On Sunday 25 May 2014, the Belgians will cast their votes for the elections of the members of the Chamber of Representatives and the Senate, the Gewestraden (Regional councils) and the European Parliament.
However, some voters will have to work during the opening hours of the polling stations.
Do these workers have the right to take time off work in order to vote? If so, what will happen with the wage for that absence?
Pursuant to article 20, 5° of of the Employment Contract Act of 3 July 1978 , the employer is obliged to grant the worker the time he needs to fulfil his civil obligations resulting from the legislation. Since voting is compulsory (by law) in Belgium, the employer cannot prohibit the worker (who so requests) to perform his electoral duty.
In principle, taking time off work resulting from performing the electoral duty is not paid. However, article 27, 3° of the Act of 3 July 1978 stipulates that the worker is entitled to pay retention if he does not fulfil the conditions to vote by proxy and if he takes the required time off work to perform his electoral duty on the Belgian territory.
The Electoral Code stipulates that the voter who is not able to make it to the polling station for professional reasons can appoint a proxy to any other voter.
Therefore, article 27, 3° of the Act of 3 July 1978 has become unenforceable, since every worker fulfils the conditions to vote by proxy. Consequently, the worker taking time off work to go vote shall not be entitled to the payment of a guaranteed salary.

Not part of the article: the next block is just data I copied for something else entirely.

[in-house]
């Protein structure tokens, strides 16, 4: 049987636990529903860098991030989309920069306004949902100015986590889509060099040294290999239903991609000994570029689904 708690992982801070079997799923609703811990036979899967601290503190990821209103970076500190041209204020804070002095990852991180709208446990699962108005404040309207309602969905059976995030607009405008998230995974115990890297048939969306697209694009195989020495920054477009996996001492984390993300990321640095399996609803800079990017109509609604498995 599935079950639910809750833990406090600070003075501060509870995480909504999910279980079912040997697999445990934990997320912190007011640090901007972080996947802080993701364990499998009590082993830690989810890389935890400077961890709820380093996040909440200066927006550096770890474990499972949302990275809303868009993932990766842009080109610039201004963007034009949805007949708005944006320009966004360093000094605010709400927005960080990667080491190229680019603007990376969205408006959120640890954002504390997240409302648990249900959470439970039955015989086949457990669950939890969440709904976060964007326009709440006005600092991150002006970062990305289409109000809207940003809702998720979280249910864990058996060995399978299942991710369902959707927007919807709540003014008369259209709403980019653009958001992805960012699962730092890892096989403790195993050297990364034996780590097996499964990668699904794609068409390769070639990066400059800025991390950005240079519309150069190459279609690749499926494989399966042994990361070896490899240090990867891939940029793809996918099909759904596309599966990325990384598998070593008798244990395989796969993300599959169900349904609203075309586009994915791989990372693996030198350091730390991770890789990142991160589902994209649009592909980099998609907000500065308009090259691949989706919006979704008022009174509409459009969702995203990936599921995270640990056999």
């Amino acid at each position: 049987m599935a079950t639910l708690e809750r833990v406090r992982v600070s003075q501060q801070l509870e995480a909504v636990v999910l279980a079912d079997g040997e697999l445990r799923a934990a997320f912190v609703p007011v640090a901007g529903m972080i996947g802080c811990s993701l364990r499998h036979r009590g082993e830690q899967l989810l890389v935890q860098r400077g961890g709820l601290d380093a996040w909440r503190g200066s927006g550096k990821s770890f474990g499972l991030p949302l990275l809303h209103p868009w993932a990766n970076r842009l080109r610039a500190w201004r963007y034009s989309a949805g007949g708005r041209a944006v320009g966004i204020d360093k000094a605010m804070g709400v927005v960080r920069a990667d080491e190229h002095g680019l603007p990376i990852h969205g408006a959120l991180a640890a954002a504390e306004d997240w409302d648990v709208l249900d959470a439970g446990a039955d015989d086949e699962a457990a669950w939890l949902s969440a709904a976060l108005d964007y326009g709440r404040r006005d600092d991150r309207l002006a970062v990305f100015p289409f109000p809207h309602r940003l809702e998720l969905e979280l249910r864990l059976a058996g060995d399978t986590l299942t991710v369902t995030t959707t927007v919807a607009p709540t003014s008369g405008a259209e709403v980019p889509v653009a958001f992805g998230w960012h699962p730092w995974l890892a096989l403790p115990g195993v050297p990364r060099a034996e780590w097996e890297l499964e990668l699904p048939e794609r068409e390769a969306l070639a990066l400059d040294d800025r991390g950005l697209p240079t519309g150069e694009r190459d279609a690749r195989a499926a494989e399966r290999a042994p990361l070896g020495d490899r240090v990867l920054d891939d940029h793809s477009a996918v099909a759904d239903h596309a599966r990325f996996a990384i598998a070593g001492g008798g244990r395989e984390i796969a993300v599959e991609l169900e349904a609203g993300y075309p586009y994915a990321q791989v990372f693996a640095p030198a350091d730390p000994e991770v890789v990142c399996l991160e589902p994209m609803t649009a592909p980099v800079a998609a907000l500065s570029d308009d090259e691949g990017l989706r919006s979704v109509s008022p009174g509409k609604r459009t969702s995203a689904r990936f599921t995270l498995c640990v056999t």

To avoid any misunderstanding, the employer is advised to inform the worker working that Sunday sufficiently in advance of the possibility to vote by proxy and of the non-payment of the salary if the worker wishes to cast his vote in person during working hours (while fulfilling the conditions to vote by proxy).
So as not to undermine the proper operation of the company, the employer shall ensure to determine the time in agreement with the workers concerned when they can take time off work if they wish to cast their vote in person. However, the condition for this is that it is not possible to go vote before or after working hours...
If such is the case, the employer can request a document proving that the worker has really presented himself in the polling station.
The worker who chooses to vote by proxy will request his employer to issue a certificate proving that he is unable to make it to the polling station for professional reasons.
The next Infoflash will deal with the right to time off and the right to pay for workers who have been appointed an office within the framework of the elections.
Sources: Employment Contract Act of 3 July 1978, articles 20, 5° and 27, 3°; Electoral Code, article 147bis.
Auteur: Catherine Legardien